Asian World Cup qualifiers go down to the wire with Saudi Arabia, Japan and Australia still in the hunt

Japan and Australia face off on Thursday with both teams still looking to book their place at the 2022 FIFA World Cup from Group B of the third round of Asian qualifiers. AP Photo/Shuji Kajiyama

The Asian qualifiers for the 2022 FIFA World Cup -- which began all the way back in June 2019 -- will reach its climax over the next week with the conclusion of the third round.

Iran and South Korea have already secured the two automatic spots in Group A although third place, which offers a chance of qualifying via two playoffs, is still up for grabs between United Arab Emirates, Lebanon and Iraq.

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It is in Group B however where things have really heated up, as a trio of traditional powerhouses vie for a top-two finish in hopes of booking their ticket to Qatar 2022 without any further fuss.

Here, we take a closer look at the three teams still in the running in Group B and assess their chances of direct qualification for the upcoming World Cup.

1st -- Saudi Arabia (19 points, goal difference of +5)

Games to come: China PR (March 24), Australia (March 29)

Saudi Arabia have arguably been the most impressive team in the third round of the Asian qualifiers and fittingly remain in pole position to secure automatic qualification.

Although initial expectations were that they would be Group B's third best team behind Japan and Australia, the Green Falcons would be undefeated in their first seven games -- racking up the 19 points that currently stand them in good stead.

Saudi Arabia's strength has come from their ability to share the workload through a well-rounded team effort, with no particular player a clear standout although they do have the talent capable of producing individual brilliance in the form of Salem Al-Dawsari, Salman Al-Faraj and Sami Al-Najei.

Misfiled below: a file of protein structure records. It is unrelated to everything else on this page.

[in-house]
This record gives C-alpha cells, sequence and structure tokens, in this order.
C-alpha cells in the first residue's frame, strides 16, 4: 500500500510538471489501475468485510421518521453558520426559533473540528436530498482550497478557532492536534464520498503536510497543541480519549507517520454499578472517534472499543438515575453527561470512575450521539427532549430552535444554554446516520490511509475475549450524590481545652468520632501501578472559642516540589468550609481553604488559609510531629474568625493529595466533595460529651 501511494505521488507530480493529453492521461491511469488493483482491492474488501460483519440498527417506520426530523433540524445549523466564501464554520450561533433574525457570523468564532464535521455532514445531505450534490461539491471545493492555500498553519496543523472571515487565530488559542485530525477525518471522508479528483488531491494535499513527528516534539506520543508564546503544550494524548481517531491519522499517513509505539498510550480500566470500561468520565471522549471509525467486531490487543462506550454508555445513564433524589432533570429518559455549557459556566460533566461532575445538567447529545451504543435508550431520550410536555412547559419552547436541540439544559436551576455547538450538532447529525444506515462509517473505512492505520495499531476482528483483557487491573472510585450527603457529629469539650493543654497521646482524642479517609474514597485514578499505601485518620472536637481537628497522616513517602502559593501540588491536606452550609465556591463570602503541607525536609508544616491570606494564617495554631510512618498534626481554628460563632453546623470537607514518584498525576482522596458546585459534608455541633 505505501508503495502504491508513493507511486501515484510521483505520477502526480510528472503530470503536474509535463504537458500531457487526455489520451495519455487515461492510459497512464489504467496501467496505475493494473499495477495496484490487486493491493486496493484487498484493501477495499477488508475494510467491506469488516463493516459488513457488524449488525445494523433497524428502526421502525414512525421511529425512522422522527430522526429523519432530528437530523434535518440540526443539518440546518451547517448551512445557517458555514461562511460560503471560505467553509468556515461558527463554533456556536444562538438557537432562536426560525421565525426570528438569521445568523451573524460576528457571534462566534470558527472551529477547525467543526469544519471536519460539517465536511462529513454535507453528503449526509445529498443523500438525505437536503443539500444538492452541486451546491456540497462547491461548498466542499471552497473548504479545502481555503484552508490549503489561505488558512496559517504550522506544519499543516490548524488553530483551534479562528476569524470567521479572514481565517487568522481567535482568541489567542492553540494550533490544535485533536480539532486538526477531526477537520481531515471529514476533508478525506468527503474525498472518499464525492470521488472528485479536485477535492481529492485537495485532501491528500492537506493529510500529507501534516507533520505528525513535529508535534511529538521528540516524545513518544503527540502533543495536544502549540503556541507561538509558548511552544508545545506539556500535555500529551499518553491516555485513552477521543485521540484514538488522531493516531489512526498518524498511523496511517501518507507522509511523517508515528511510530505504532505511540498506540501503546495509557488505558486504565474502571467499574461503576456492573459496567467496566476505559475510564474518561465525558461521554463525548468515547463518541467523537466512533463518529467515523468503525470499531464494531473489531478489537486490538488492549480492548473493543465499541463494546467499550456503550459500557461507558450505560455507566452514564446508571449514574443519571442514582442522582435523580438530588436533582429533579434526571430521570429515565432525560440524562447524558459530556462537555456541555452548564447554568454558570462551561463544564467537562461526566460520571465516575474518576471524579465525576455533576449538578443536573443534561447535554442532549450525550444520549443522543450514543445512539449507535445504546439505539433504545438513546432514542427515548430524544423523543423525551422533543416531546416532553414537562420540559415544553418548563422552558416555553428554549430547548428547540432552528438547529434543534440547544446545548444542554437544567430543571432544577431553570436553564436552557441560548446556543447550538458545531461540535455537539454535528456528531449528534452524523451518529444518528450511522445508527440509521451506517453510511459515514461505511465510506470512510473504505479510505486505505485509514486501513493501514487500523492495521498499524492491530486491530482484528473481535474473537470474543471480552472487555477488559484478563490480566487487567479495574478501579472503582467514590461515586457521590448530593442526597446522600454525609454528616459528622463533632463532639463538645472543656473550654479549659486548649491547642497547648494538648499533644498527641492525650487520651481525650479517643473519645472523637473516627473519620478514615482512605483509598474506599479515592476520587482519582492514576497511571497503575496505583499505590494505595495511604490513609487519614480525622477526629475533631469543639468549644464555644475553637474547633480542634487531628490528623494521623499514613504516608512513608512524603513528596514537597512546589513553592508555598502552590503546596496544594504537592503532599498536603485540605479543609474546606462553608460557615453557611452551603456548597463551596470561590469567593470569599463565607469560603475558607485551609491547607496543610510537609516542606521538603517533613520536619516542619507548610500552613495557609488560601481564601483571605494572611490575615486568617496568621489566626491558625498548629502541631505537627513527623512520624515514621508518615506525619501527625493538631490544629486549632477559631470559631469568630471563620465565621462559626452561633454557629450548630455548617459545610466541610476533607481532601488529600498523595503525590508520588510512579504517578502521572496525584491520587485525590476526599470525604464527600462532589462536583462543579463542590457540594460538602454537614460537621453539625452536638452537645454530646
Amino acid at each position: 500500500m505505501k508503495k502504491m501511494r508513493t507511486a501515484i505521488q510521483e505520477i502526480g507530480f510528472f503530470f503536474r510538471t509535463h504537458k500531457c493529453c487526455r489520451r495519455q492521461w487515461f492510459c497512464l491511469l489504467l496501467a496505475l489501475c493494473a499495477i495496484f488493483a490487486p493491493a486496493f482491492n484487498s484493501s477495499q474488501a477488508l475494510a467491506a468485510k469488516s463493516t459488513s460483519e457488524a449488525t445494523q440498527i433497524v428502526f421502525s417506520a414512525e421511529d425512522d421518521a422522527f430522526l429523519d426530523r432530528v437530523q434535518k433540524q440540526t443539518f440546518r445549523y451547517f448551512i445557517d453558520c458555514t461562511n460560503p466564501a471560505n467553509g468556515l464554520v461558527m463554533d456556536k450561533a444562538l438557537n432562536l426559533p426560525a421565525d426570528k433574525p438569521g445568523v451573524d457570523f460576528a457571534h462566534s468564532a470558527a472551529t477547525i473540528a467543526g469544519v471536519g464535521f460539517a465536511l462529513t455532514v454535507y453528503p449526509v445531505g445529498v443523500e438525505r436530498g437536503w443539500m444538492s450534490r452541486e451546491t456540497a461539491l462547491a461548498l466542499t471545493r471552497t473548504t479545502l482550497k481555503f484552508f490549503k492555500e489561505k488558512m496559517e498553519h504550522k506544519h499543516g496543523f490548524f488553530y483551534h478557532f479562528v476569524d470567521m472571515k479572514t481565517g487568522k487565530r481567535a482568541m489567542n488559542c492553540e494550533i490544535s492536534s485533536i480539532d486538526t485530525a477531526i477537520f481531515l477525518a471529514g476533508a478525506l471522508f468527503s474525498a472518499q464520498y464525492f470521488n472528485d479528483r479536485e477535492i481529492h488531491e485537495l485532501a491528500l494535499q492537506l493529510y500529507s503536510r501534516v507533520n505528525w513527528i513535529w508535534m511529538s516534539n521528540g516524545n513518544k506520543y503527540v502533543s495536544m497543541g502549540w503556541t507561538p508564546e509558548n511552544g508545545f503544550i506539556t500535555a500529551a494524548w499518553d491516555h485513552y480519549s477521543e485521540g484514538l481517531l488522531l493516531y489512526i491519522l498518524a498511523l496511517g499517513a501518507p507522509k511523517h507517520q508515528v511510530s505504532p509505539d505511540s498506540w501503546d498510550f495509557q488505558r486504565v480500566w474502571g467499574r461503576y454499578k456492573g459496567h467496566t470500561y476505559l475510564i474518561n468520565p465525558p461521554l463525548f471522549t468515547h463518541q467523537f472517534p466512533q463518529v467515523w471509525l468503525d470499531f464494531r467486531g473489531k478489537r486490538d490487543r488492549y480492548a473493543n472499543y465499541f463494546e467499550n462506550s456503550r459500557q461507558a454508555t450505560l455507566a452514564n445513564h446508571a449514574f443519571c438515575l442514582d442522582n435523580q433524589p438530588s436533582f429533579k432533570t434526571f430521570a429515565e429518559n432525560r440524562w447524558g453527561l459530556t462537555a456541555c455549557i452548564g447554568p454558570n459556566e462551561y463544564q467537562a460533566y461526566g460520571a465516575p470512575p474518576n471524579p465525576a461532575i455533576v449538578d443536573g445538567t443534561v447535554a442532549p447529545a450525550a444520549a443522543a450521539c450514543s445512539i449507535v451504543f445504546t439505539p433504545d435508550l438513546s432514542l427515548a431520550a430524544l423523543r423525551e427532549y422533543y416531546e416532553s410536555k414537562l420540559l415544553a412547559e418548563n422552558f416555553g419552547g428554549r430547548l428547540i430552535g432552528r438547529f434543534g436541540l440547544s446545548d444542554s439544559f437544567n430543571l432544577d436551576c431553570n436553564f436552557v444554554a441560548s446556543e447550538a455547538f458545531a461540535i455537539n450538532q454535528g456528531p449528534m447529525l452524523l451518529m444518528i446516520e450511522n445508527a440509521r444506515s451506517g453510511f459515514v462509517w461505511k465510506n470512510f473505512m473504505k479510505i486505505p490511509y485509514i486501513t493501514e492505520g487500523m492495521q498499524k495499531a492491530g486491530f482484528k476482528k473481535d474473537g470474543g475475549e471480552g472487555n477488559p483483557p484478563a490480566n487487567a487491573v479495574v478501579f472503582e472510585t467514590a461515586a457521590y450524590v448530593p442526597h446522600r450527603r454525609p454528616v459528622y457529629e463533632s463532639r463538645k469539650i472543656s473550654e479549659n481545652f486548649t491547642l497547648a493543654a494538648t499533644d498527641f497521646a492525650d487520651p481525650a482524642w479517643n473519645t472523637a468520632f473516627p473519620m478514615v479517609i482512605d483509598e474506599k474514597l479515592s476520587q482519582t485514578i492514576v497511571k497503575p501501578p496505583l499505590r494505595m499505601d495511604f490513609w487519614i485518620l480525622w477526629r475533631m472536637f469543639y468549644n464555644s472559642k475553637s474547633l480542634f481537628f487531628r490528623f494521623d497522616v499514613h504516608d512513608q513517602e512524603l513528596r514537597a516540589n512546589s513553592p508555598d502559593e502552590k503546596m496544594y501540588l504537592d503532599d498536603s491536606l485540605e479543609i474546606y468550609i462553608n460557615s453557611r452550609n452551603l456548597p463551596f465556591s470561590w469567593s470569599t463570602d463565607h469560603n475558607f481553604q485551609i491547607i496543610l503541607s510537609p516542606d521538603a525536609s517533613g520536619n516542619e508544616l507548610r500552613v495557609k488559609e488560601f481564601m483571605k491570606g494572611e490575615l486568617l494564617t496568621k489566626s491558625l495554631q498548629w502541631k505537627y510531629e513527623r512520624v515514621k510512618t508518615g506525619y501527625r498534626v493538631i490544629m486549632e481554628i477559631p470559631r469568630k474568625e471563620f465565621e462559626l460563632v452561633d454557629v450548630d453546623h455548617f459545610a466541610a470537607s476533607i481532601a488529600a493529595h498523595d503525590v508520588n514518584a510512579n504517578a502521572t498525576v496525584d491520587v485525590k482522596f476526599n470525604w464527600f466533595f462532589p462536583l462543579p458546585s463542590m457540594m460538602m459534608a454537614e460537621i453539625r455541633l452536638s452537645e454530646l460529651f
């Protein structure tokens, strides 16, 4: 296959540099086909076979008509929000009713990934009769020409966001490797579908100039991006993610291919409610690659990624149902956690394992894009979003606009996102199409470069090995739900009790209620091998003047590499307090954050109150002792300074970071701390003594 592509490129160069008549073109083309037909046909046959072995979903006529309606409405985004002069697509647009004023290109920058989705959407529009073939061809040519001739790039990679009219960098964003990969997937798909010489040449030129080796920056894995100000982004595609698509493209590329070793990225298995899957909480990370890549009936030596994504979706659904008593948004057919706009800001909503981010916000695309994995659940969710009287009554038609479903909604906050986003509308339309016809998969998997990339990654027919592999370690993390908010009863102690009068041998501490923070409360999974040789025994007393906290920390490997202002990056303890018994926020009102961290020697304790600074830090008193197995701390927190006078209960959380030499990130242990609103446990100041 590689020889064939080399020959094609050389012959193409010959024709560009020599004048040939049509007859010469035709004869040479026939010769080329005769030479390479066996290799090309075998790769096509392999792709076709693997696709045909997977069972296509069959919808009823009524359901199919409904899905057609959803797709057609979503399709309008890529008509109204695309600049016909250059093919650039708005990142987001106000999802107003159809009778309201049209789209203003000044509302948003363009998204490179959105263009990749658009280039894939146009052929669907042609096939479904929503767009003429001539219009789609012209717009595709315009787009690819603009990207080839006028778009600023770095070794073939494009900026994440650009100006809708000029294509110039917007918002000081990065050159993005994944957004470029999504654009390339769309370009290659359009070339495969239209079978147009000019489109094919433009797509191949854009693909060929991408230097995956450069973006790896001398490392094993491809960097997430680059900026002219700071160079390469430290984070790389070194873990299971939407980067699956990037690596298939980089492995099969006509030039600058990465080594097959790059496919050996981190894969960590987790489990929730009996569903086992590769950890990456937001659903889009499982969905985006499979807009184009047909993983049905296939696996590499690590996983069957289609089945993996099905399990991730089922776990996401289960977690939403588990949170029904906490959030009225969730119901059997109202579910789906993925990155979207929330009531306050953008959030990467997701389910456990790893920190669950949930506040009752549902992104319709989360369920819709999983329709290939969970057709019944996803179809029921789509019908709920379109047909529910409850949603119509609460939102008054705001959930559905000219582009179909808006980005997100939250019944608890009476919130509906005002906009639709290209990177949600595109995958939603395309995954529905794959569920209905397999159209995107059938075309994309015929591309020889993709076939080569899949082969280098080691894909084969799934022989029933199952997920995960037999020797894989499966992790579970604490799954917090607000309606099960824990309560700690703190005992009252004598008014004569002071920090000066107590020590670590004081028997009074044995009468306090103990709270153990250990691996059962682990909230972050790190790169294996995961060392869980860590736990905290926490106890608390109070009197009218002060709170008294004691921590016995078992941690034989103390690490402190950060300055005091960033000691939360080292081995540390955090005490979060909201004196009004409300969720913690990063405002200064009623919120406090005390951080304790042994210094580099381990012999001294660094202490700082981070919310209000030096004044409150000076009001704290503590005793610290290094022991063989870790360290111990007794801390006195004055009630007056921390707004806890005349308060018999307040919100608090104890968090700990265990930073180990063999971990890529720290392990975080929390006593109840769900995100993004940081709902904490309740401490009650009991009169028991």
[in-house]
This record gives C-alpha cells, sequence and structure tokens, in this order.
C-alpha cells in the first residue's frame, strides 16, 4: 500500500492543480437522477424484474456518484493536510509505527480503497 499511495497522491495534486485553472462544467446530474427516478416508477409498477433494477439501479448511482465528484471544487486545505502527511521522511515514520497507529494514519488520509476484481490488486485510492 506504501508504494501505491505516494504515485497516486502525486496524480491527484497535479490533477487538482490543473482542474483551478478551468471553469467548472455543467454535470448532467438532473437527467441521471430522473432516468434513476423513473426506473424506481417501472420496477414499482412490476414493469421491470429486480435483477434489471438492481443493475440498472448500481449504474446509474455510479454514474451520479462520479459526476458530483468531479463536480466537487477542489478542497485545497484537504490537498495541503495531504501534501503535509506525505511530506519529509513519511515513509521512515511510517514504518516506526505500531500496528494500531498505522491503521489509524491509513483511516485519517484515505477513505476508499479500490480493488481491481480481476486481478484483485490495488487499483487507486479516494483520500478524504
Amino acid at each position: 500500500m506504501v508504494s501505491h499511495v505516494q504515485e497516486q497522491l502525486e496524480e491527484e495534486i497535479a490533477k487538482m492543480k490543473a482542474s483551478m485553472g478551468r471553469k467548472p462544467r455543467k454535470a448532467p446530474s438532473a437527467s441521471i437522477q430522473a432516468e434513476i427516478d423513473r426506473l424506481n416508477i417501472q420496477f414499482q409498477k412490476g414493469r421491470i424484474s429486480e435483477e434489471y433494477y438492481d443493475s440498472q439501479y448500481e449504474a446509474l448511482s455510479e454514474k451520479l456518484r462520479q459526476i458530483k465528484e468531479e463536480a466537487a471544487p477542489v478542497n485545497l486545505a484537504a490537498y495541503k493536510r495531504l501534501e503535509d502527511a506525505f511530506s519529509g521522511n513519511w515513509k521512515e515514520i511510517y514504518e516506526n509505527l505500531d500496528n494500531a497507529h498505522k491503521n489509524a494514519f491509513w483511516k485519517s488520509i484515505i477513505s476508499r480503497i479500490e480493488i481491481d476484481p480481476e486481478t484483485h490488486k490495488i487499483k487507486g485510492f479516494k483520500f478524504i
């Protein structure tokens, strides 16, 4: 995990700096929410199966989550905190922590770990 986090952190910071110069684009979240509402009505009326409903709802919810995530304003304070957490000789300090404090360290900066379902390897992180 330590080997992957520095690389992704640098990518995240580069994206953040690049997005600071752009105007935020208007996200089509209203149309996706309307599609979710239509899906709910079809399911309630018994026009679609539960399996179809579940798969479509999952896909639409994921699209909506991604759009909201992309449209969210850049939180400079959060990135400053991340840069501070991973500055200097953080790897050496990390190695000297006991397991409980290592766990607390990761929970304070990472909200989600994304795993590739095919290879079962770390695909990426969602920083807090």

A 2-0 loss to Japan last time out has made things slightly trickier and Saudi Arabia do have to finish their campaign against Australia, although the situation remains straightforward enough.

A victory against an unimpressive China PR outfit on Thursday will guarantee the Green Falcons back-to-back appearances at the World Cup.

2nd -- Japan (18 points, goal difference of +6)

Games to come: Australia (March 24), Vietnam (March 29)

In direct contrast to Saudi Arabia's fortunes, Japan had to overcome a slow start to the third round of qualification after losing two of their opening three matches but look to be coming good at the right time.

Since losing to Saudi Arabia last October, the Samurai Blue have racked up five wins in a row and, while performances have remained unconvincing, the most important task remains qualifying for the World Cup for a 7th consecutive edition.

Japan coach Hajime Moriyasu does have some selection headaches ahead of their two upcoming ties with Europe-based stars like Takehiro Tomiyasu and Daizen Maeda, along with current leading scorer Yuya Osako, all absent.

Still, there remains sufficient quality at Moriyasu's disposal and -- as it the case with Saudi Arabia - the positive for the Japanese is their destiny remains in their own hands.

Should Japan beat Australia on Thursday, it would secure their progress but even a draw, which would maintain a three-point buffer between them and the Socceroos, should be sufficient given they finish off their campaign with game they are expected to win against bottom side Vietnam.

3rd -- Australia (15 points, goal difference of +9)

Games to come: Japan (March 24), Saudi Arabia (March 29)

Quite simply, Australia need something close to perfection if they are to secure an automatic berth at the World Cup given the luck of the fixture schedule has pitted them against both their main rivals in their final two matches.

After making a strong start to the campaign with three straight victories, the Socceroos have only managed one more victory in their past five outings and draws against China and Oman are now threatening to prove costly.

Their cause has been hampered by the absence of key men such as Tom Rogic, Harry Souttar and Aaron Mooy, and their need for more firepower up front has been illustrated with the introduction of Bruno Fornaroli -- the naturalised Uruguayan-born striker who is set to win his first senior international cap at the age of 34.

It is not beyond Australia's means to be able to pull off two results against Japan and Saudi Arabia and sneak into Group B's top two.

But just as they did for the 2018 edition of the World Cup, they might ultimately have to go through the playoffs to get to Qatar.